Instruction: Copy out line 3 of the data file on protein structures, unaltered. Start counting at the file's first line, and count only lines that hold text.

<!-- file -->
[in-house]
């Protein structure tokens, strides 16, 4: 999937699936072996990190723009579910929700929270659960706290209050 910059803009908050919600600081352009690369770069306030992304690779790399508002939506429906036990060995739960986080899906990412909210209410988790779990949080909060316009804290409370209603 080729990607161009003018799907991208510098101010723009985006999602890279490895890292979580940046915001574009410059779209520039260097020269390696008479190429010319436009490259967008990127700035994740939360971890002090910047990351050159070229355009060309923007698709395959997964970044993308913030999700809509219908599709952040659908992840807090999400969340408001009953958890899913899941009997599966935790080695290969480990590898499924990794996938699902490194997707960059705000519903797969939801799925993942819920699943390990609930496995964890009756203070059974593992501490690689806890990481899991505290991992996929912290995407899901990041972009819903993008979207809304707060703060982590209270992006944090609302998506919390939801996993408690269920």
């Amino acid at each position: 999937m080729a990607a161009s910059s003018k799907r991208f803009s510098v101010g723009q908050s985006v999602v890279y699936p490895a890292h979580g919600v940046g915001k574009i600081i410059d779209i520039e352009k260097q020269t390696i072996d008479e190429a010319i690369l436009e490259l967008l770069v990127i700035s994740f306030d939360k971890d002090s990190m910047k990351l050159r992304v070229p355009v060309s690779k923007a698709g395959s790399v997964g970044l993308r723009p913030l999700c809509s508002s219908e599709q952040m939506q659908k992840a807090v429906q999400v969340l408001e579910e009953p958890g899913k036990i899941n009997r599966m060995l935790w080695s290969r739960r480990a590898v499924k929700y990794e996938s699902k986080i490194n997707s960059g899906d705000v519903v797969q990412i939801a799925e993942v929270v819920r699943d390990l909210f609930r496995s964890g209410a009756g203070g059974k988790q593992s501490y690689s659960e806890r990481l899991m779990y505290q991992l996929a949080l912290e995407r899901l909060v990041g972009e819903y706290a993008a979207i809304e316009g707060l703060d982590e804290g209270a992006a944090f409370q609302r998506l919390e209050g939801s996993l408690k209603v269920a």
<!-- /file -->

């Amino acid at each position: 999937m080729a990607a161009s910059s003018k799907r991208f803009s510098v101010g723009q908050s985006v999602v890279y699936p490895a890292h979580g919600v940046g915001k574009i600081i410059d779209i520039e352009k260097q020269t390696i072996d008479e190429a010319i690369l436009e490259l967008l770069v990127i700035s994740f306030d939360k971890d002090s990190m910047k990351l050159r992304v070229p355009v060309s690779k923007a698709g395959s790399v997964g970044l993308r723009p913030l999700c809509s508002s219908e599709q952040m939506q659908k992840a807090v429906q999400v969340l408001e579910e009953p958890g899913k036990i899941n009997r599966m060995l935790w080695s290969r739960r480990a590898v499924k929700y990794e996938s699902k986080i490194n997707s960059g899906d705000v519903v797969q990412i939801a799925e993942v929270v819920r699943d390990l909210f609930r496995s964890g209410a009756g203070g059974k988790q593992s501490y690689s659960e806890r990481l899991m779990y505290q991992l996929a949080l912290e995407r899901l909060v990041g972009e819903y706290a993008a979207i809304e316009g707060l703060d982590e804290g209270a992006a944090f409370q609302r998506l919390e209050g939801s996993l408690k209603v269920a």